Background noises don’t just cover up conversation, they may actually scramble brain activity, a discovery that helps explain why even perfectly loud speech can be hard to understand in a noisy room, say University of Florida researchers writing in the current Proceedings of the National Academy of Sciences.
The insight from experiments with rats could influence the design of hearing devices, MP3 music players and virtually any audio transmission technology, say the scientists.
“Some people have a tremendously difficult time understanding speech in a noisy environment and we’ve all had the experience of hearing someone tell us something, but we can’t tell what it is they are saying,” said Purvis Bedenbaugh, an assistant professor of neuroscience with the UF College of Medicine and a member of UF’s McKnight Brain Institute. “This research is a first step toward looking at why that would be.”
Scientists examined how brain cells in alert rats responded to specific sounds while one of three standardized noises played in the background. They discovered that brain activity actually decreased in the presence of background noise. Furthermore, background noise didn’t simply cover up sounds, it interfered with the brain’s ability to process or interpret information about a sound, even though the sound was heard. Essentially, the brain couldn’t understand what the ear told it.
The phenomenon may play a role in auditory processing disorder, a problem first noticed in children in the 1970s. The lack of coordination between the ear and brain that characterizes the disorder is expected to be widespread, although it is difficult to diagnose, according to the American Academy of Audiology.
“Some people have a lot of trouble hearing in background noise,” said Eugene Martin, a doctoral associate in the neuroscience department who participated in the research. “Now we know a little bit more about why. The design of hearing aid devices and cochlear implants — any device that involves auditory perception — will benefit from deeper understanding of the organ which serves that perception, which is the brain.”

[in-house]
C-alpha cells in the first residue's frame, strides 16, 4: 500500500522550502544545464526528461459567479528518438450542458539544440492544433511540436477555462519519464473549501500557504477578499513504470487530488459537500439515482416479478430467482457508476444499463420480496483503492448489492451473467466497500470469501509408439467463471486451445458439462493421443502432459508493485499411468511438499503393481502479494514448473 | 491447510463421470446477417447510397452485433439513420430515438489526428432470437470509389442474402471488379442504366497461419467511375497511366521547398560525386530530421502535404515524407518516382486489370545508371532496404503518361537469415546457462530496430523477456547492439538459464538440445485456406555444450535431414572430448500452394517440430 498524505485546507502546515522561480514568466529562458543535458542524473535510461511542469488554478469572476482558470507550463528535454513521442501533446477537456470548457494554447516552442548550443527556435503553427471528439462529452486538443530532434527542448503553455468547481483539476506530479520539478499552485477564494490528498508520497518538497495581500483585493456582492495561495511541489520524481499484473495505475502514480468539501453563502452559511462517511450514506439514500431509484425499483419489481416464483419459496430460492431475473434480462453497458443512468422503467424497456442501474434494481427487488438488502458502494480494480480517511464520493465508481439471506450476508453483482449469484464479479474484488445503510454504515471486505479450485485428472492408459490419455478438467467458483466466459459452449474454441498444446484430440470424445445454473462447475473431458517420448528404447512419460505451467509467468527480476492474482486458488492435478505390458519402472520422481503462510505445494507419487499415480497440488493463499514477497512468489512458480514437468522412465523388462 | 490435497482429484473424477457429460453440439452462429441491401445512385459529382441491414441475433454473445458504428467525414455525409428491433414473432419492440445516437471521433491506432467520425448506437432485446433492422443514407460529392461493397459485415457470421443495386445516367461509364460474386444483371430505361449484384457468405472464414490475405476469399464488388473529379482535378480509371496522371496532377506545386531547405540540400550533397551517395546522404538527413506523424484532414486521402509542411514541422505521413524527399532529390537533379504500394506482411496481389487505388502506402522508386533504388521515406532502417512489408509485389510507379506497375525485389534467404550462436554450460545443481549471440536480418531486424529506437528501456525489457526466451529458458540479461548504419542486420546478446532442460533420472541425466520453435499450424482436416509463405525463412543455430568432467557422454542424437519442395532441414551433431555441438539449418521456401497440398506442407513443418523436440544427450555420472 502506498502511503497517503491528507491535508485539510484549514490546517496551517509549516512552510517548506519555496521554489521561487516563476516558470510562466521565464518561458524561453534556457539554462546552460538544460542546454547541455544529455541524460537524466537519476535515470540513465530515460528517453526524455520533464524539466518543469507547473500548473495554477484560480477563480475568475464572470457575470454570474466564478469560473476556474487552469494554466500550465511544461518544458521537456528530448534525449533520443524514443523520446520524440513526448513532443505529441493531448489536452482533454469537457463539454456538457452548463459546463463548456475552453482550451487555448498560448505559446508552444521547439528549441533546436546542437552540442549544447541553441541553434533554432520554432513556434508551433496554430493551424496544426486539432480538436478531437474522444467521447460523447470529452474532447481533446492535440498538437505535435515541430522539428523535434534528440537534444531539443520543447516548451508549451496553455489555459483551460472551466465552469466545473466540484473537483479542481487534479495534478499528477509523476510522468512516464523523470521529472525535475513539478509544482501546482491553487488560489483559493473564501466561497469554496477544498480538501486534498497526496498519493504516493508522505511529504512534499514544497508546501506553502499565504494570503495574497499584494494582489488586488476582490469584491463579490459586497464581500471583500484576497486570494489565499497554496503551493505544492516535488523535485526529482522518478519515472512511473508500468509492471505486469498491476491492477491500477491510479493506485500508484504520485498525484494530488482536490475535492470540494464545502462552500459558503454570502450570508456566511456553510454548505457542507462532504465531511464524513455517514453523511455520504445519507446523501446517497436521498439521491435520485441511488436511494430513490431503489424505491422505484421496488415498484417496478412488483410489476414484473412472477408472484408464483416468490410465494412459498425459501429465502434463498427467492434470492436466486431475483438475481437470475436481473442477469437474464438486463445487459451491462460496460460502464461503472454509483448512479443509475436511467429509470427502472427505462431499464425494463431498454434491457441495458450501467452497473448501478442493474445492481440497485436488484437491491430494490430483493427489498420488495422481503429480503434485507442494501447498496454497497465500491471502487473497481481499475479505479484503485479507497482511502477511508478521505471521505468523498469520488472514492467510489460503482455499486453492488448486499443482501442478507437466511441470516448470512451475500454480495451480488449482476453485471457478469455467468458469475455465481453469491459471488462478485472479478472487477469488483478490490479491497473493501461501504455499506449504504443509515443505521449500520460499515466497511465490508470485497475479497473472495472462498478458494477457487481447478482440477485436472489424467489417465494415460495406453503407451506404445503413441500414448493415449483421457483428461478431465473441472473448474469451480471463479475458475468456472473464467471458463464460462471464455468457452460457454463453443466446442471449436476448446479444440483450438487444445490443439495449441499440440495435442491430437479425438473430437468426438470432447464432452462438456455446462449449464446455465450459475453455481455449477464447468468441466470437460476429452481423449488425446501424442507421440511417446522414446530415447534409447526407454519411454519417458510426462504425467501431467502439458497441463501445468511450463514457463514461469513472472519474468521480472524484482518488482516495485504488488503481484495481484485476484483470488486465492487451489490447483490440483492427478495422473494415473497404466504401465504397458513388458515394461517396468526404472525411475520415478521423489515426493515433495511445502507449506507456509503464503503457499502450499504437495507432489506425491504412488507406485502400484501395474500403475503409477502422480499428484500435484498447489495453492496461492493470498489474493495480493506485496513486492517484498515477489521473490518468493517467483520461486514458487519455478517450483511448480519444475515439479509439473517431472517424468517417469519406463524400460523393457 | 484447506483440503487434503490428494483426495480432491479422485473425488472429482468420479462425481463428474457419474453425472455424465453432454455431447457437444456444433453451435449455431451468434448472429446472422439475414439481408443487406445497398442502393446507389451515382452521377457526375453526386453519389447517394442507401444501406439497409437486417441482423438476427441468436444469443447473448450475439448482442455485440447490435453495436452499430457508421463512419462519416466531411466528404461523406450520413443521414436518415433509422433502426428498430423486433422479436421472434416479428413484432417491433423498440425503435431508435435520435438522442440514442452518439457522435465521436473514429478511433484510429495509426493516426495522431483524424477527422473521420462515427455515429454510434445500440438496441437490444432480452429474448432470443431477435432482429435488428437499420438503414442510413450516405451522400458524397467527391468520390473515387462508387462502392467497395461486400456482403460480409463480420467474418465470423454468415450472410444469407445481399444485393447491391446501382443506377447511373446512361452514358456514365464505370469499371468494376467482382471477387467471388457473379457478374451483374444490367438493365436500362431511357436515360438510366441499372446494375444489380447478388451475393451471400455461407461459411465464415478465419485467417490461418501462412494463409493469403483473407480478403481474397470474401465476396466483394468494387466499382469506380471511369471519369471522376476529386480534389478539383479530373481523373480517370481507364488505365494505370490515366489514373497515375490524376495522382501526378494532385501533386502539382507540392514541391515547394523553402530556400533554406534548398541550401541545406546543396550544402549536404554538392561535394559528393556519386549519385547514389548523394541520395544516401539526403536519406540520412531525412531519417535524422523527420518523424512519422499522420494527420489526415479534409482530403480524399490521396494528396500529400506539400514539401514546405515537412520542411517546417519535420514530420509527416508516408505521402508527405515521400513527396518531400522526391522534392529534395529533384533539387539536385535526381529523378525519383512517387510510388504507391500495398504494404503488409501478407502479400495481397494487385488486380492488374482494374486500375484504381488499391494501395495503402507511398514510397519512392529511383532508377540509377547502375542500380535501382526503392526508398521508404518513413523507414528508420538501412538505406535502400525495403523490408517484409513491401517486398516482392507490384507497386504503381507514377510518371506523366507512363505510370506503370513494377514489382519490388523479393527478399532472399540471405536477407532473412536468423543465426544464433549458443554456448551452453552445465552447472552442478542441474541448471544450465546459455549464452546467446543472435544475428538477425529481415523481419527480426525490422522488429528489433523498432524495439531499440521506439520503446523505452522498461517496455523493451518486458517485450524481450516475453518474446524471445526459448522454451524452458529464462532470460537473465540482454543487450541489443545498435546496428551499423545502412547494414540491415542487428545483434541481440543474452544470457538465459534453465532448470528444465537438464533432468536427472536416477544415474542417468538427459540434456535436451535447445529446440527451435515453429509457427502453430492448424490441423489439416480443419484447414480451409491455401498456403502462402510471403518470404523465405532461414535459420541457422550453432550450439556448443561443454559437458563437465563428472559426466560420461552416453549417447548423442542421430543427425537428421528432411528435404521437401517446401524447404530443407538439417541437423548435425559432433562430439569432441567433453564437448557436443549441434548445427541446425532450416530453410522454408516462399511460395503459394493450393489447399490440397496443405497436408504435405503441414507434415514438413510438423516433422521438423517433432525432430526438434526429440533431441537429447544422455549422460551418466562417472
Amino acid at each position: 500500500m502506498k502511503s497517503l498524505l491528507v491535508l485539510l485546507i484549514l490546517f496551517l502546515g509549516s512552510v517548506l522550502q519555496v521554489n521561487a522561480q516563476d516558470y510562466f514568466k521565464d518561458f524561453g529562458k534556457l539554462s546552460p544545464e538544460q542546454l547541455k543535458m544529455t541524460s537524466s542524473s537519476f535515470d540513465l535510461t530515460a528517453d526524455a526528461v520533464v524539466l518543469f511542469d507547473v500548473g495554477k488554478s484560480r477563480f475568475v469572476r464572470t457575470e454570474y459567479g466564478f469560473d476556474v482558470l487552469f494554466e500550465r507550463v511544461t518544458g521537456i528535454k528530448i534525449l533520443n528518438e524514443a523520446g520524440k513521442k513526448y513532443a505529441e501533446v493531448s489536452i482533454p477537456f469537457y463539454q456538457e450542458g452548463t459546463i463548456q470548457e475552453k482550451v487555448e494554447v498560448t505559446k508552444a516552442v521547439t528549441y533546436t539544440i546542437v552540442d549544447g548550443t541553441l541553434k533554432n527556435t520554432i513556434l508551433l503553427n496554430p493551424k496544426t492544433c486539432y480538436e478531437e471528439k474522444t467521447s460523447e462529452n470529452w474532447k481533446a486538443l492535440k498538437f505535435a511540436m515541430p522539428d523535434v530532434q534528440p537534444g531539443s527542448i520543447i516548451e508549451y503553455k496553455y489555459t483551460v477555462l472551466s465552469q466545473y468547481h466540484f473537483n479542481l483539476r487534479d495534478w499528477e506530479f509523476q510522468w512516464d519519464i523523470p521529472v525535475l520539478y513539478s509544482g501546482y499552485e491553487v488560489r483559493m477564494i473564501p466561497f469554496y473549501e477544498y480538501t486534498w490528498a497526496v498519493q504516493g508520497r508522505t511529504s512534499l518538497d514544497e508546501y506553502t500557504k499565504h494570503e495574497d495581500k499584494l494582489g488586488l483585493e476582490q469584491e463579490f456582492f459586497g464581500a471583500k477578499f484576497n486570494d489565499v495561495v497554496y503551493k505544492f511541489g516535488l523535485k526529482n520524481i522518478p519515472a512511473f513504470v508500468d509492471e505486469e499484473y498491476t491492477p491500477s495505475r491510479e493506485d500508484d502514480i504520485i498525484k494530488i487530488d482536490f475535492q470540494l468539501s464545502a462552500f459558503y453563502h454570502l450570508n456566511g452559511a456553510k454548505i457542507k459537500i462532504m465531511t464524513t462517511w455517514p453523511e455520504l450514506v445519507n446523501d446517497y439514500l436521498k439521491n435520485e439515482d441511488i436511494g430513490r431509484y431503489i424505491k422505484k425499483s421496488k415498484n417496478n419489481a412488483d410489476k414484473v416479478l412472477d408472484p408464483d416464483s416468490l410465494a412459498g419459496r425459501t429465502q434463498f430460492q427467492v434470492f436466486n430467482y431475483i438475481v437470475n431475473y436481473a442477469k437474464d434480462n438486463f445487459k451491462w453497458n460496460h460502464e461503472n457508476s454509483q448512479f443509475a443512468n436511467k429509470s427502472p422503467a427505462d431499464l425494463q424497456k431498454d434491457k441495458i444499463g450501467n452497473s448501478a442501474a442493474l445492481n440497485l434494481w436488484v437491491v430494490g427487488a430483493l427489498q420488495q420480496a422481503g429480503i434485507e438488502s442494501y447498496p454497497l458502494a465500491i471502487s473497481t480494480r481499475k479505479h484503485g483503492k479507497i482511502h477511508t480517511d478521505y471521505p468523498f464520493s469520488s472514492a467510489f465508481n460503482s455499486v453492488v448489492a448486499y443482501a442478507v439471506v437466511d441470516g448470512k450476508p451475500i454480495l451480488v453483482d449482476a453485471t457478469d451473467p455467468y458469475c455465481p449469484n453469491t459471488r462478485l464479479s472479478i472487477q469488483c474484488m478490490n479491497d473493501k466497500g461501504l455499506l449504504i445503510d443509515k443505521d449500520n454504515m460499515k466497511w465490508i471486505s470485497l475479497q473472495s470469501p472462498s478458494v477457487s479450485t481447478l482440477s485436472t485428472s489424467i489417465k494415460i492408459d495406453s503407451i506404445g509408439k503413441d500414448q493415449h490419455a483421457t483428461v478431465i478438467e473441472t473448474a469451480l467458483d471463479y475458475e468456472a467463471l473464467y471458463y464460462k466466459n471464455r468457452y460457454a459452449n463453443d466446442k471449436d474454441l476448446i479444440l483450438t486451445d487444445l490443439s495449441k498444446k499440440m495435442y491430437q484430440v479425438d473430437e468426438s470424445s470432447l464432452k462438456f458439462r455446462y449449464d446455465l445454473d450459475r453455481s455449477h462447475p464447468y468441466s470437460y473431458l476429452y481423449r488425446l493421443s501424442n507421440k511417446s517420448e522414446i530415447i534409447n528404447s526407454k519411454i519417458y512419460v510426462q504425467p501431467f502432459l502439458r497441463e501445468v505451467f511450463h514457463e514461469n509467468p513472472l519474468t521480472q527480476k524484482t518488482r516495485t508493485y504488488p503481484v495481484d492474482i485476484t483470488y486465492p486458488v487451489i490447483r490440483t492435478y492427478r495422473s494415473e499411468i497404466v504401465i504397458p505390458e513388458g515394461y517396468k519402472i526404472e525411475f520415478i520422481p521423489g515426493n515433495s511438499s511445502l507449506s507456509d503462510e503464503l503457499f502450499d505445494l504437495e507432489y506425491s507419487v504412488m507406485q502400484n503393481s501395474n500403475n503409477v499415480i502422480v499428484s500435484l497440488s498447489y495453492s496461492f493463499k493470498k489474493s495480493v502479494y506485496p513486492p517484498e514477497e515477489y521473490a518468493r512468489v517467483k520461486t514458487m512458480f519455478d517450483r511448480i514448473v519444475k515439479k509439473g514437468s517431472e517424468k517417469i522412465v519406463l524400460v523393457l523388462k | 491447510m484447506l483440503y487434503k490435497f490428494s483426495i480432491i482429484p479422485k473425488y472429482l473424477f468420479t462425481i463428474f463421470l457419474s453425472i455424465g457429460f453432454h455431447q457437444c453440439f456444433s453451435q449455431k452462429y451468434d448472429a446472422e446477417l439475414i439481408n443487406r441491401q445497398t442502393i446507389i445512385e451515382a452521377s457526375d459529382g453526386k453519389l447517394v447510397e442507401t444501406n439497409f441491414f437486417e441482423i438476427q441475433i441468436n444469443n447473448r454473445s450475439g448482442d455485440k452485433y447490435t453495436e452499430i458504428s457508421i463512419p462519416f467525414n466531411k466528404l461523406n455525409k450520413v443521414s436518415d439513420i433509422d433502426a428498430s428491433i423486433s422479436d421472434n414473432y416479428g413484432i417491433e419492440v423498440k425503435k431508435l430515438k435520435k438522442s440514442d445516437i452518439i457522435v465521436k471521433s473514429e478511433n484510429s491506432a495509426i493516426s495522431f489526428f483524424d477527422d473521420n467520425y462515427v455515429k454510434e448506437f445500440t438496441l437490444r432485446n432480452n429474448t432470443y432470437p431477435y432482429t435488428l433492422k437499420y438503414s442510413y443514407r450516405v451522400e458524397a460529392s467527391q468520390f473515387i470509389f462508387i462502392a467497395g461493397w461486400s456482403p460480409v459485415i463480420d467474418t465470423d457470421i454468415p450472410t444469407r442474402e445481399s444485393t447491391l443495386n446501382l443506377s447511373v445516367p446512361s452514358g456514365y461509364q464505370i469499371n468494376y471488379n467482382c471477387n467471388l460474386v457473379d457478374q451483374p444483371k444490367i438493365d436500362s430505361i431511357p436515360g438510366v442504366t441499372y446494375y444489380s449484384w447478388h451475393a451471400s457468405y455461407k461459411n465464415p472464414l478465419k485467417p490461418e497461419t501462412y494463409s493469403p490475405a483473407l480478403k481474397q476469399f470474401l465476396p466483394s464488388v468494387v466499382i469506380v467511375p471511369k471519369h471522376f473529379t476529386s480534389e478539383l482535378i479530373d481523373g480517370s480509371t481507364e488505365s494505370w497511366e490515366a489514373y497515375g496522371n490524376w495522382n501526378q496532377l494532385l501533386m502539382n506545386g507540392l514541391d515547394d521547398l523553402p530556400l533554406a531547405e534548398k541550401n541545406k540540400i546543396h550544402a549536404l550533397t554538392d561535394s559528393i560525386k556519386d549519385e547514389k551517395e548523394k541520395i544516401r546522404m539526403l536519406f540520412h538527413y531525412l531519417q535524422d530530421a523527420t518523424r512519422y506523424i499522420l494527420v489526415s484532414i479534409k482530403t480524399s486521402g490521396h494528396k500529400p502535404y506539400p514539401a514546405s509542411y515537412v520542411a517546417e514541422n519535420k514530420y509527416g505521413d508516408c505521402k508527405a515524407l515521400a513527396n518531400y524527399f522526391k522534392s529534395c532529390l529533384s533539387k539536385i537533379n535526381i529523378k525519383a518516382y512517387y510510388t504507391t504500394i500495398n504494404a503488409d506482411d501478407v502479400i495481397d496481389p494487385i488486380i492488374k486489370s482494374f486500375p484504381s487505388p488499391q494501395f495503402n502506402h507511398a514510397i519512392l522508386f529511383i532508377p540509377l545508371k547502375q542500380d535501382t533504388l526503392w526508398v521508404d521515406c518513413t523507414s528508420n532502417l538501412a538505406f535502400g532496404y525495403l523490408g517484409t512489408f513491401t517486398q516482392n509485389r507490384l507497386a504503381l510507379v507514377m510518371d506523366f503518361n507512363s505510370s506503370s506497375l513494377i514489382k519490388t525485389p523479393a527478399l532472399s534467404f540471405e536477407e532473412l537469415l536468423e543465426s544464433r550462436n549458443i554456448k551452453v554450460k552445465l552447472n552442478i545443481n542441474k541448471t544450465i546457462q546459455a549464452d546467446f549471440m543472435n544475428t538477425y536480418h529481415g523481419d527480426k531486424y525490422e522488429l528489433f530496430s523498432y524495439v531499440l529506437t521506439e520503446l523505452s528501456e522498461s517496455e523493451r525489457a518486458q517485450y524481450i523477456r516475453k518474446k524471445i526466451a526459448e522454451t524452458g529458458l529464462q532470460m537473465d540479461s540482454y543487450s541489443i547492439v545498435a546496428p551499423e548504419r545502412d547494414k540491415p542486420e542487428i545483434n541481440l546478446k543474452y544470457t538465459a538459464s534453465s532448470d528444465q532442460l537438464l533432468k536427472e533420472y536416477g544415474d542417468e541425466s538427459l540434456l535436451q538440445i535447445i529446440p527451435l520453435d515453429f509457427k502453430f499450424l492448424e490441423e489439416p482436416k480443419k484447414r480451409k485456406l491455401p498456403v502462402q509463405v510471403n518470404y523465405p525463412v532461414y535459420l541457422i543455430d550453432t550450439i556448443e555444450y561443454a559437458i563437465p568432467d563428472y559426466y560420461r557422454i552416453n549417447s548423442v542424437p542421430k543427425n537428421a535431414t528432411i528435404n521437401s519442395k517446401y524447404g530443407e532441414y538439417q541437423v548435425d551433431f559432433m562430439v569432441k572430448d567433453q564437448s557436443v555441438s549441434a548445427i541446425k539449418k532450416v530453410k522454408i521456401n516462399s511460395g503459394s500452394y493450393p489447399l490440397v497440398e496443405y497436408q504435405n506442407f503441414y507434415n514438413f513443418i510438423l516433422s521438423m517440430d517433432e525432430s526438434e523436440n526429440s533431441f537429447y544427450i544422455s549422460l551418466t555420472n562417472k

Researchers explored the effects of background noises by recording brain activity detected by electrodes implanted in the auditory thalamus of the rats. Beeps and sharp shushing noises were the target sounds, akin to specific words in conversation, and scientists used standardized sounds for background noise similar to static, the conversational murmur at a busy restaurant and the disjointed whir of a rewinding tape recorder.
Each of the background noises changed the brain’s electrical activity, suggesting brain circuits received a message, but the message was scrambled.
Similar interactions occur during human audio reception and noise processing, which kindles the understanding that noise is more than just a nuisance. Noise specifically interferes with the way the brain processes information, according to Michael Merzenich, a professor of otolaryngology at the Keck Center for Integrative Neuroscience at the University of California San Francisco.
“Noise interference is a fundamental aspect of many impaired populations,” he said. “Children struggling with language and reading often have problems specifically in the presence of noise. Go to the other end of the age spectrum, and again you find the loss of ability to operate effectively in noisy environments. Commonly what older people want to do is turn up the volume when they have trouble understanding, but fundamentally it is important to know that noise interferes with the processing of speech, not just the reception.”